Killing unnecessary kilowatts a quality of life issue

Janet-Taylor Birkey

One of the “bennies” of living in base housing is that Airmen don’t see utility bills in their mailbox or deduct them from their bank accounts. So why should Airmen care what it costs to cool, heat and light their homes? Why should Cannon’s annual $6.2 million utility bill even faze them?
Simply put, better housing, better dorms and better facilities.
“That bill takes away from operating funds,” said Kenneth Cable, 27th Civil Engineer Squadron deputy command operations flight. Utility bills are “must pays,” Mr. Cable said, and turning off that unnecessary light ensures that the necessities for completing the wing mission are available when needed.
Effects of high utility bills are seen across the board, said Capt. Jason Moschella, 27th CES. When funds must be diverted to pay bills that are not budgeted in entirety, revamping and remodeling facilities and dorms, housing and computers may be put on hold.
As an Air Combat Command (ACC) mandate to take steps to conserve electricity, Cannon’s civil engineer squadron is working toward that goal and in the process is saving money. By implementing smart electronics and doing many of their own repairs, thousands of dollars have been saved, said Robert Shobe, an energy management control systems technician with the 27 CES.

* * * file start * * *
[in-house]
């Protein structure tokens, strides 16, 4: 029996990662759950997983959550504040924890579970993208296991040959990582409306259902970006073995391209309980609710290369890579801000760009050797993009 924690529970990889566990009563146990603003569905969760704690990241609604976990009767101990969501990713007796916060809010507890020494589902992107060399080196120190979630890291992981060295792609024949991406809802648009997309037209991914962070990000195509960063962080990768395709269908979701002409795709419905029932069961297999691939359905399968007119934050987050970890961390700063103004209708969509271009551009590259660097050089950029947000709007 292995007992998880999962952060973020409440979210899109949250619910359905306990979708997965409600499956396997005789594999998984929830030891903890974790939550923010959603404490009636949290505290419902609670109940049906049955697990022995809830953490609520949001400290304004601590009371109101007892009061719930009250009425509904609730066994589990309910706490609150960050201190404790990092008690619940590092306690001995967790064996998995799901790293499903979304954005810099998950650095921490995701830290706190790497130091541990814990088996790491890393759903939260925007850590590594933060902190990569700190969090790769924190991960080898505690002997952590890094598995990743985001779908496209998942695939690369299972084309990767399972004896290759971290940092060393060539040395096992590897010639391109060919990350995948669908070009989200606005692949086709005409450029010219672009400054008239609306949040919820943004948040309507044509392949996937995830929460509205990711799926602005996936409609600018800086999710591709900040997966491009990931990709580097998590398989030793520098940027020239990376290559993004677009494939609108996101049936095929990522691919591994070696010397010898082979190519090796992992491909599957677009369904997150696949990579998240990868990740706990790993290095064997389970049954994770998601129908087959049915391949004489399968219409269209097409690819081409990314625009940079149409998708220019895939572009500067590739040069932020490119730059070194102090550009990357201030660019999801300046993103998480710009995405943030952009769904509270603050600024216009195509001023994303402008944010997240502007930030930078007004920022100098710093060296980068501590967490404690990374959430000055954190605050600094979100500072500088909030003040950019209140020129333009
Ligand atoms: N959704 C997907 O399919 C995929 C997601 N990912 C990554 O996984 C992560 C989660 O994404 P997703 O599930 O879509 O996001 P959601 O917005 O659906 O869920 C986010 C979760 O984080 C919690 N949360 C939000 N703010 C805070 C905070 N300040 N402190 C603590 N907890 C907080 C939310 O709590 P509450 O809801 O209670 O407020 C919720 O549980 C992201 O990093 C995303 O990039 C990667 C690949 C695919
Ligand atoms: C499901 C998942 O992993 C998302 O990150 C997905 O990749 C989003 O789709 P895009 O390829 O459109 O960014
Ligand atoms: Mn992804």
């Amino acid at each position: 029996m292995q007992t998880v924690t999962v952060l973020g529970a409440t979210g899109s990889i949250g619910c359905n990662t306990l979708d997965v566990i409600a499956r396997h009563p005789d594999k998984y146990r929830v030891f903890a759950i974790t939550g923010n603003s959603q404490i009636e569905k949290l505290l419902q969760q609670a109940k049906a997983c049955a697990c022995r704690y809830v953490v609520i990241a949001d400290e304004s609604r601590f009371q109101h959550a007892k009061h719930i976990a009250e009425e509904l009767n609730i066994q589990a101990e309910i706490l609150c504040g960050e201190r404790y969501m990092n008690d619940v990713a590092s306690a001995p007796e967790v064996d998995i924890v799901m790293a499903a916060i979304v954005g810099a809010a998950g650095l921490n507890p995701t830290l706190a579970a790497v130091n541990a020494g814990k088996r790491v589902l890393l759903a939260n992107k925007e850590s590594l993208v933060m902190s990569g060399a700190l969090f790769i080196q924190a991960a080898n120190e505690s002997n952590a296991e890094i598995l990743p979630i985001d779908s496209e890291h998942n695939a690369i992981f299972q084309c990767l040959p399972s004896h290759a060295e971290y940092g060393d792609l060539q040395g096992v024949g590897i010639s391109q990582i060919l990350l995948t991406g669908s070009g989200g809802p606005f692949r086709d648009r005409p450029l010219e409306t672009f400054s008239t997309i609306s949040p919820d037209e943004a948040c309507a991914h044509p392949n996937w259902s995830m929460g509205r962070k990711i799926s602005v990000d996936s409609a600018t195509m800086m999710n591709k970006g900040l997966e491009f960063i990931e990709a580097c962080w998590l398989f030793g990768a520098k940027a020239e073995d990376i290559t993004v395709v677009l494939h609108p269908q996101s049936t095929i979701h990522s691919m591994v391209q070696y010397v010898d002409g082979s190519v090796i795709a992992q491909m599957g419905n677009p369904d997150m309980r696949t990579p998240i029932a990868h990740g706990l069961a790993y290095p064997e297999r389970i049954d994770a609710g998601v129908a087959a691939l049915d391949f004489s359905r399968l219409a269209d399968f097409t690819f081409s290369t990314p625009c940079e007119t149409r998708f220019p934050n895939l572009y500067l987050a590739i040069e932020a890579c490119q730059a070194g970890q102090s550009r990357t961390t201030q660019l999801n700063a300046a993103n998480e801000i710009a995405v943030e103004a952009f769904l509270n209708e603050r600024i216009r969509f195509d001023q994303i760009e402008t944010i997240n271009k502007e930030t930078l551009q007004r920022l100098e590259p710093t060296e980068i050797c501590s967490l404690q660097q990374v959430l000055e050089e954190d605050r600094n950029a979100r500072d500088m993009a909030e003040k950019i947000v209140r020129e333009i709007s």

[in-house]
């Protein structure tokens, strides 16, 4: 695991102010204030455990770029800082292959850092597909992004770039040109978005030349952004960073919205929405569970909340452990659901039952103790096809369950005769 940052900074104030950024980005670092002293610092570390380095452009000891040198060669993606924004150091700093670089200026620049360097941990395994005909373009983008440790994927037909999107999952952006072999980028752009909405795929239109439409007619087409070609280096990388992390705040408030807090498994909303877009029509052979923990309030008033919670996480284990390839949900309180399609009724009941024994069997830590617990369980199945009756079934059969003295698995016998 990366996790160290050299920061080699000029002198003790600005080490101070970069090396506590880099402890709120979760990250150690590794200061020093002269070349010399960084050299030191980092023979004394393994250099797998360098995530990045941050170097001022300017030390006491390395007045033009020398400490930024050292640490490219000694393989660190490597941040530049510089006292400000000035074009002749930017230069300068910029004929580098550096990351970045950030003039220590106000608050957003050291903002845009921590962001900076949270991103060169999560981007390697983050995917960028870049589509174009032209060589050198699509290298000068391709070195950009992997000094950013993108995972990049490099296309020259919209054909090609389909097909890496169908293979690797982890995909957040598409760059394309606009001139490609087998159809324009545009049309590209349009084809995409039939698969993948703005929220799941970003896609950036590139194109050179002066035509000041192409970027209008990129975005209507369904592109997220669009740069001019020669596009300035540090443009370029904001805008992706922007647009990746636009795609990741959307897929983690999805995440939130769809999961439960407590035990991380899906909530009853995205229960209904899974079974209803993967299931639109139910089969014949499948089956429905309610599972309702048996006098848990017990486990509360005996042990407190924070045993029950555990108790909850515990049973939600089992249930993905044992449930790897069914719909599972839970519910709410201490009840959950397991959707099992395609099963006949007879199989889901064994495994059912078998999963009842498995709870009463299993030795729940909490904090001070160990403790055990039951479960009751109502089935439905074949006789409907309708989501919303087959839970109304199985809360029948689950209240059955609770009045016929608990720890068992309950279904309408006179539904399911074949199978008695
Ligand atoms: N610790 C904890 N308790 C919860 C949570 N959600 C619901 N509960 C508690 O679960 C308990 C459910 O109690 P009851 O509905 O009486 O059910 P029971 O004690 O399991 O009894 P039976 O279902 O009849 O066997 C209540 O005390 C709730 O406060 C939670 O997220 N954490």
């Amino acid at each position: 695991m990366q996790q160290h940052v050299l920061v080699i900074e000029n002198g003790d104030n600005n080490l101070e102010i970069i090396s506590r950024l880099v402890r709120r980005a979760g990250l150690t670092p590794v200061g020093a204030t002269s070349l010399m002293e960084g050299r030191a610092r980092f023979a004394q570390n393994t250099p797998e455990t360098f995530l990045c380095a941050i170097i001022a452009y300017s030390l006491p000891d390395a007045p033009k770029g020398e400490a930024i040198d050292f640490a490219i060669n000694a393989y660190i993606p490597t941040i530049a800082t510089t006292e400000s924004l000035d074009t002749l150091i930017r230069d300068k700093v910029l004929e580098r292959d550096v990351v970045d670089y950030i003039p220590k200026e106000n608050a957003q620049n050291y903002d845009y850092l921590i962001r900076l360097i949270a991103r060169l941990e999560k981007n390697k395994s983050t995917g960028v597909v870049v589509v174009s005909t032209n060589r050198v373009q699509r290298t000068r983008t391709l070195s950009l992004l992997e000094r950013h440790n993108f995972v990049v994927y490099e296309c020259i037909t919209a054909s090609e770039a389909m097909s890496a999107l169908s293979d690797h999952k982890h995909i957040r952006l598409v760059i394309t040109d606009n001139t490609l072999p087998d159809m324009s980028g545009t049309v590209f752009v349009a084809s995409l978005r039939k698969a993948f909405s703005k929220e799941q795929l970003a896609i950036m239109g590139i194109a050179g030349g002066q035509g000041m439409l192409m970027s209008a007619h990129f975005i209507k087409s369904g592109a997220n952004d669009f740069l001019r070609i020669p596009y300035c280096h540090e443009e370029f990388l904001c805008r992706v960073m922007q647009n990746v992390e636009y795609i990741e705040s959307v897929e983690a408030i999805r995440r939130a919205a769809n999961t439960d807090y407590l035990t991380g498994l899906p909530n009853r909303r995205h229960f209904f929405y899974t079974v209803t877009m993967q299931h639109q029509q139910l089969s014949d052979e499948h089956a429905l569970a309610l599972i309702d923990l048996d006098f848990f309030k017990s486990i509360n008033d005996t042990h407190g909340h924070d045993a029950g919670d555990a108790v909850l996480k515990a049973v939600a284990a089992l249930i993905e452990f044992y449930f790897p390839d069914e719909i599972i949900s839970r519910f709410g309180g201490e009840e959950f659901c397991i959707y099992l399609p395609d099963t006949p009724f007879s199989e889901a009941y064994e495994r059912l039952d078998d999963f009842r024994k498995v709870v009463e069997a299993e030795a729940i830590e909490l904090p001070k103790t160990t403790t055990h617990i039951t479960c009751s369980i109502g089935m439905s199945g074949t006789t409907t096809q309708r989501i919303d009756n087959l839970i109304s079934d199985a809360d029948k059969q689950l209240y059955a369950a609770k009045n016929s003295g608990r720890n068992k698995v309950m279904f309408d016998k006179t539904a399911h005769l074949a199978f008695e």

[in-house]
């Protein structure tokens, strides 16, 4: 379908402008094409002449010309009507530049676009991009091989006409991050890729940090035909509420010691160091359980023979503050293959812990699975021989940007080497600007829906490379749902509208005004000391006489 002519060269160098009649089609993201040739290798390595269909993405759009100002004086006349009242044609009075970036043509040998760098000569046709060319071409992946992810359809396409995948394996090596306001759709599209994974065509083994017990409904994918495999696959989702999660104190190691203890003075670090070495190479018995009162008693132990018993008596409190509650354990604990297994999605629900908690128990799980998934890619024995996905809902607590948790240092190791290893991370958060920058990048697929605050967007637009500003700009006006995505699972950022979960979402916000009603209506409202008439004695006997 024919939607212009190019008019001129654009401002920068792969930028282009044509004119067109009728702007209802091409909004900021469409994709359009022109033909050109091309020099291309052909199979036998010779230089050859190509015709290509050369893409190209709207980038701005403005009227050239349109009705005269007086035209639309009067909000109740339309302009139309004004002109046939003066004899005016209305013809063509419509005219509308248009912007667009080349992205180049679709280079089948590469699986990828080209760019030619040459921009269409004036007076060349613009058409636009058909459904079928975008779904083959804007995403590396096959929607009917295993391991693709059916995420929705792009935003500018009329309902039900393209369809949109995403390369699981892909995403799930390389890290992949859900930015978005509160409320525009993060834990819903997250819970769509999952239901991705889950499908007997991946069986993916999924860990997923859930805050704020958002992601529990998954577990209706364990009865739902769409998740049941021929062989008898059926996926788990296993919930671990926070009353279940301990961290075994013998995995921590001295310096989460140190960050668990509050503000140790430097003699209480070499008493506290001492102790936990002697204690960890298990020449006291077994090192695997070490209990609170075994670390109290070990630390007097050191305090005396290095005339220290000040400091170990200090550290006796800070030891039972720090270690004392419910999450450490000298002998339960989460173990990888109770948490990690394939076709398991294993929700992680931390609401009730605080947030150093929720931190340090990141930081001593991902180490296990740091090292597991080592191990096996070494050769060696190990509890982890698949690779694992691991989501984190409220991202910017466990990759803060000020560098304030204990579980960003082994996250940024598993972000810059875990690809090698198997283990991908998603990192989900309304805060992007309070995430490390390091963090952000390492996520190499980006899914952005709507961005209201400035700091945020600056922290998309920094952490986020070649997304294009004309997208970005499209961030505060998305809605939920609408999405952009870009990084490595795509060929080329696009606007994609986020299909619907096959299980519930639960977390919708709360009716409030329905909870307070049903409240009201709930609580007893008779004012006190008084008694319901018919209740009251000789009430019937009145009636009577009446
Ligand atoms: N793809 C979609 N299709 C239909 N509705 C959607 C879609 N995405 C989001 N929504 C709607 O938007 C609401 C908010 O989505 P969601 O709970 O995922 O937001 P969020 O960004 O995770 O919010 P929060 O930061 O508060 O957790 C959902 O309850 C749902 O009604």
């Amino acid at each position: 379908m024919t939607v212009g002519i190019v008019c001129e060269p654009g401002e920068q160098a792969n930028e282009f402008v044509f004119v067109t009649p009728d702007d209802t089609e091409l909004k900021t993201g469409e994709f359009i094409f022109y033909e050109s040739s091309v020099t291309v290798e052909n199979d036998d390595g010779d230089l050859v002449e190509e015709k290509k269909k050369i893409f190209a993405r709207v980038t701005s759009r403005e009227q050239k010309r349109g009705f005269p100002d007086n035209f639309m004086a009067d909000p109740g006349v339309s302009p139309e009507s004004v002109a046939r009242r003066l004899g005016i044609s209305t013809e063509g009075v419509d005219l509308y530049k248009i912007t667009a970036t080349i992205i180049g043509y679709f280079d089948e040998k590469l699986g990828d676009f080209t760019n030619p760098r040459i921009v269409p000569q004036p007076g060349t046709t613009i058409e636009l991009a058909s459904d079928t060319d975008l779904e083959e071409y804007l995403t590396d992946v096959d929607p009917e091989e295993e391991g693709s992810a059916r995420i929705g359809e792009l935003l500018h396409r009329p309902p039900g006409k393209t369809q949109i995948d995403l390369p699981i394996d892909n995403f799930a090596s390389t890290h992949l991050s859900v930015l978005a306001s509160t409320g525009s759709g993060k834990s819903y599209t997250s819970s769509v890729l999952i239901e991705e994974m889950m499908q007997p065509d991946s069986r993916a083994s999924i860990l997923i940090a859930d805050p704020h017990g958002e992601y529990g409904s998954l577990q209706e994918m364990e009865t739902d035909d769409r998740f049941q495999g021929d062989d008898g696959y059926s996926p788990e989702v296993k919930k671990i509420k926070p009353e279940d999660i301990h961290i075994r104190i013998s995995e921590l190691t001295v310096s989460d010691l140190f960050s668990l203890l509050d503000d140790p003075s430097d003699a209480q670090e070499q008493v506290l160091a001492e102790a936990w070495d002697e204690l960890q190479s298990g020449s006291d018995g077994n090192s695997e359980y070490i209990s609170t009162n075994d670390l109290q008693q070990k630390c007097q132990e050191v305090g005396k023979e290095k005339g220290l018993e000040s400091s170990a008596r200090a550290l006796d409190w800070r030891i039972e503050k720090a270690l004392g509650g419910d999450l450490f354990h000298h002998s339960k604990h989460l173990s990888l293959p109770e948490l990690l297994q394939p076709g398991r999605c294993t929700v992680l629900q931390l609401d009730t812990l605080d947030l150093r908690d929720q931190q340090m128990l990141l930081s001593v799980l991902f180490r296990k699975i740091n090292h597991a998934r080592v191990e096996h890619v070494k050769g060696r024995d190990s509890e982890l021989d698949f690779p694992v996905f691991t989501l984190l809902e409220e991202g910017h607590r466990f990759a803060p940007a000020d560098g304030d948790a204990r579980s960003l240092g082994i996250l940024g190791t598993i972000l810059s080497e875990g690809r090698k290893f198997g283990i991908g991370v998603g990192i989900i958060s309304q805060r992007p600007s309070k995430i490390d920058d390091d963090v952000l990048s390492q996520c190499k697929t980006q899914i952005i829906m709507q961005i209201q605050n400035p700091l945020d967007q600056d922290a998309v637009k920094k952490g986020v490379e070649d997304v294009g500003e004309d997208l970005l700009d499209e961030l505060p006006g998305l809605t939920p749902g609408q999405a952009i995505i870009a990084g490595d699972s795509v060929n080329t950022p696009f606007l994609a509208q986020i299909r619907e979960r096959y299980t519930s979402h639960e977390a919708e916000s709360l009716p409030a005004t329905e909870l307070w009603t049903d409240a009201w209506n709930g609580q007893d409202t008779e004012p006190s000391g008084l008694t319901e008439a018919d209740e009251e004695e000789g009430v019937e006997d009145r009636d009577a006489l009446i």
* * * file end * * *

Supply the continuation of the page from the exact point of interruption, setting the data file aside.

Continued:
“The fact that we have to pay this bill is going to take away from other programs at the major command level. We’ll get less construction money for quality of life projects,” said Captain Moshella.
If funds are diverted to pay utility bills, there are fewer funds available to revitalize and upgrade recreational facilities such as swimming pools and putting computers in eating areas — all quality of life issues for Airmen and their families, said Dave Proctor, also an Energy Management Control Systems technician with the 27 CES.
To help meet the ACC mandates, ideas will be sought from Cannon residents with initiatives beginning at the squadron level and then examined by group commanders.
One of the biggest keys to practicing good stewardship is to “use energy in the home and in the work place like you’re paying for it,” Captain Moshella said. He said this involves a mindset change to things like setting thermostats to 75 in the summer and 68 in the winter, turning out lights when not in the room and opening or closing windows instead of using electricity to heat and cool.